By Daniel Hollenkamp
Smart technology lights the path to a safer, more connected, and more sustainable world. Tomorrow’s cities will be marked by countless smart buildings that seamlessly interact with the people, systems, and external elements that surround them.
As construction executives, city planners, and building managers consider this future, there’s one factor that’ll ensure success — designing and implementing smart lighting controls. This blog discusses how smart lighting controls play an essential part in the design and development of intelligent buildings, and how ultimately lighting and controls will provide the Internet of Things (IoT) backbone that’ll save tomorrow’s smart buildings precious energy while slashing their costs.
Controls are crucial
For businesses, energy costs make up some one-third of budgets and energy production results in up to 20% of the nation’s annual greenhouse gas emissions, according to a report by ENERGY STAR1. By employing the correct smart lighting control technology, direct-wire LEDs, sensors, and more, users can reduce their energy costs by up to 80%. And in the midst of recent government initiatives and policies that prioritize green energy2, making it cheaper and more efficient, people have more incentive than ever to deploy smart lighting control technology.
Controls are crucial for implementing more intelligence and data connectivity into existing buildings. This is accomplished by taking a simple interface and helping it “talk” to standard lighting fixtures, retrofitting these systems and pulling them into a connected lighting system. Once installed, users and developers can easily update these lighting control systems as new tech evolves.
Connected lighting gives buildings an IoT backbone and breaks down any data silos they may have. Just as corporations falter when their teams don’t communicate effectively, buildings suffer when data isn’t shared across their utilities, thus creating data silos3. Having universal sensors that manage the lighting; heating, ventilation, and air conditioning (HVAC); and other systems is the best, most seamless way smart buildings can make the most efficient use of their data.
Smart lighting control technology creates a “unified building” by using one sensor variant to control multiple devices and saves money on equipment in the process.
The smart lighting revolution
Smart lighting control technology has evolved to where it’s easy to install and to where it fits the needs of any given building, whether it be a school, parking garage, commercial office building, or high-rise. It also creates opportunities to deliver improved human-centric lighting designs — flexibly programmed light levels and dimming schedules, color temperature and spectral changes, and other light characteristics that can impact human physiology and wellbeing.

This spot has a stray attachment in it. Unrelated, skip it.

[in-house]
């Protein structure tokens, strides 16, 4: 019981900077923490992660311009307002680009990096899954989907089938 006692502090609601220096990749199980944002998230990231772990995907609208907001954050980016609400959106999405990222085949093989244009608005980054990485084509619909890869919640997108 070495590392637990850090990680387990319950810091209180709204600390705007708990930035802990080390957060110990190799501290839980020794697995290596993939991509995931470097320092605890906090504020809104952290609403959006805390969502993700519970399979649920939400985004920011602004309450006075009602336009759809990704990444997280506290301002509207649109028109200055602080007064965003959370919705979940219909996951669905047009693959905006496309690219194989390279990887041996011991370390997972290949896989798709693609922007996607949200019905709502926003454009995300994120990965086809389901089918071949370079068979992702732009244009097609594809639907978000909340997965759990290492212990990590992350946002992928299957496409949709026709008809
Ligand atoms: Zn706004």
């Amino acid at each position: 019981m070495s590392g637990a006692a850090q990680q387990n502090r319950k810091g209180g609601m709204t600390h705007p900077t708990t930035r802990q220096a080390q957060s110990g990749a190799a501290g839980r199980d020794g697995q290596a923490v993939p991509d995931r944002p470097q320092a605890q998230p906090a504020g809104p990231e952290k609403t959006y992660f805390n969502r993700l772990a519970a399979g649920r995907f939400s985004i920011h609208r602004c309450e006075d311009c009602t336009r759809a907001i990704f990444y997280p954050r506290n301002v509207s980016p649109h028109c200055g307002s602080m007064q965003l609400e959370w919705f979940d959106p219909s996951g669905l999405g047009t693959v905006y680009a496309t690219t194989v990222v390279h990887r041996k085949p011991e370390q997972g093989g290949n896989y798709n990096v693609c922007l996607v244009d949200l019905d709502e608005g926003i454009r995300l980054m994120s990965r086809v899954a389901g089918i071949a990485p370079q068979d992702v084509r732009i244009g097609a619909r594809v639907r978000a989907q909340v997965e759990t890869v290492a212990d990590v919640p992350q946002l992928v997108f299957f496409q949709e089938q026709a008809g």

It’s also important to remember we’re living in an era where the pandemic has changed the nature of building usage and, ultimately, the buildings of tomorrow. While traditional lighting systems are designed for “static use,” lighting control technology serves the new hybrid work model where some people are physically present in the office just a few days a week.
In this modern paradigm, fully-integrated lighting control systems will be a vital feature for commercial real estate executives and facilities managers looking to save energy and money.
No matter how you look at it, artificial intelligence (AI) and machine learning (ML) technologies will both be crucial in future building constructions. Users and developers will be able to design lighting control technology that can read behavioral cues within rooms and adjust accordingly on its own. For example, through sensor analytics, the controllers can recognize when meetings typically occur within a conference room and automatically adjust that room’s brightness and lighting color temperature to fit the setting.
Recent technological advancements, paired with incentives that make lighting controls more affordable and more attractive, have made smart lighting the future of smart building and city development. Smart lighting control technology will revolutionize building design and infrastructure, and it’ll create a brighter, greener, and more cost-effective path to intelligence-driven buildings and cities across the globe.
1. ENERGY STAR, “Commercial Real Estate: An Overview of Energy Use and Energy Efficiency Opportunities” report.
2. ResearchAndMarkets, “Global Smart Lighting Market 2020–2025 — Government Initiatives & Policies for Energy Savings Triggers Massive Industry Growth” (Feb. 11, 2020).
3. C. Stedman, “Data silo,” SearchDataManagement definitions.
DANIEL HOLLENKAMP is chief operating officer at Toggled, a wholly owned subsidiary of Altair, providing efficient LED lighting and networked building products. Hollenkamp is responsible for Toggled’s day-to-day operations, overseeing sales, marketing, manufacturing, and research & development. Previously, he was Toggled’s lead manufacturing engineer, where he ramped up the company’s mass production efforts. He has more than 12 years of experience in electronics manufacturing and seven years of experience in the LED industry. Hollenkamp earned a bachelor’s degree in electrical engineering from Michigan Technological University.